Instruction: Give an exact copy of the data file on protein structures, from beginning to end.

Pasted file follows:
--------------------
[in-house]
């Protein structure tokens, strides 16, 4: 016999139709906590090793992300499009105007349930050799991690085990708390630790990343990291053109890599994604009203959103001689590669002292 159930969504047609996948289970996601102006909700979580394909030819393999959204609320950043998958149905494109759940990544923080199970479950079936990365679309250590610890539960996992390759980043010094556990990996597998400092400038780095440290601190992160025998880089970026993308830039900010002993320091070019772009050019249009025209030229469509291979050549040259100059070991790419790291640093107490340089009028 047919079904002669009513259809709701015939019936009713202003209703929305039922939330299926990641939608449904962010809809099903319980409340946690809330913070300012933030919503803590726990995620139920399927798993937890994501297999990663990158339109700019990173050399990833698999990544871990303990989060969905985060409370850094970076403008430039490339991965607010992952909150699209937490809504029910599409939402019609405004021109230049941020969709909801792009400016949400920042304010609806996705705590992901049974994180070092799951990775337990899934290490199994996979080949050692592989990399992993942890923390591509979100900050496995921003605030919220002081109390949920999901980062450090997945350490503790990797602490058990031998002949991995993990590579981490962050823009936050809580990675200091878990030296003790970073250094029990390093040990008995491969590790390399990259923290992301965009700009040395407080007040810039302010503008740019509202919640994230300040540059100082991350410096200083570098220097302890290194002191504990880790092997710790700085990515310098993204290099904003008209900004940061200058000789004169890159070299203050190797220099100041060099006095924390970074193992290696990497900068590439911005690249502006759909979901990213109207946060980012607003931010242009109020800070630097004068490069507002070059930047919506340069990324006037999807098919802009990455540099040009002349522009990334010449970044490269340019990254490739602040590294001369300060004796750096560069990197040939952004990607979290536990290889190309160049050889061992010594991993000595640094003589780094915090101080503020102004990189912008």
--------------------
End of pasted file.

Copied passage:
[in-house]
């Protein structure tokens, strides 16, 4: 016999139709906590090793992300499009105007349930050799991690085990708390630790990343990291053109890599994604009203959103001689590669002292 159930969504047609996948289970996601102006909700979580394909030819393999959204609320950043998958149905494109759940990544923080199970479950079936990365679309250590610890539960996992390759980043010094556990990996597998400092400038780095440290601190992160025998880089970026993308830039900010002993320091070019772009050019249009025209030229469509291979050549040259100059070991790419790291640093107490340089009028 047919079904002669009513259809709701015939019936009713202003209703929305039922939330299926990641939608449904962010809809099903319980409340946690809330913070300012933030919503803590726990995620139920399927798993937890994501297999990663990158339109700019990173050399990833698999990544871990303990989060969905985060409370850094970076403008430039490339991965607010992952909150699209937490809504029910599409939402019609405004021109230049941020969709909801792009400016949400920042304010609806996705705590992901049974994180070092799951990775337990899934290490199994996979080949050692592989990399992993942890923390591509979100900050496995921003605030919220002081109390949920999901980062450090997945350490503790990797602490058990031998002949991995993990590579981490962050823009936050809580990675200091878990030296003790970073250094029990390093040990008995491969590790390399990259923290992301965009700009040395407080007040810039302010503008740019509202919640994230300040540059100082991350410096200083570098220097302890290194002191504990880790092997710790700085990515310098993204290099904003008209900004940061200058000789004169890159070299203050190797220099100041060099006095924390970074193992290696990497900068590439911005690249502006759909979901990213109207946060980012607003931010242009109020800070630097004068490069507002070059930047919506340069990324006037999807098919802009990455540099040009002349522009990334010449970044490269340019990254490739602040590294001369300060004796750096560069990197040939952004990607979290536990290889190309160049050889061992010594991993000595640094003589780094915090101080503020102004990189912008």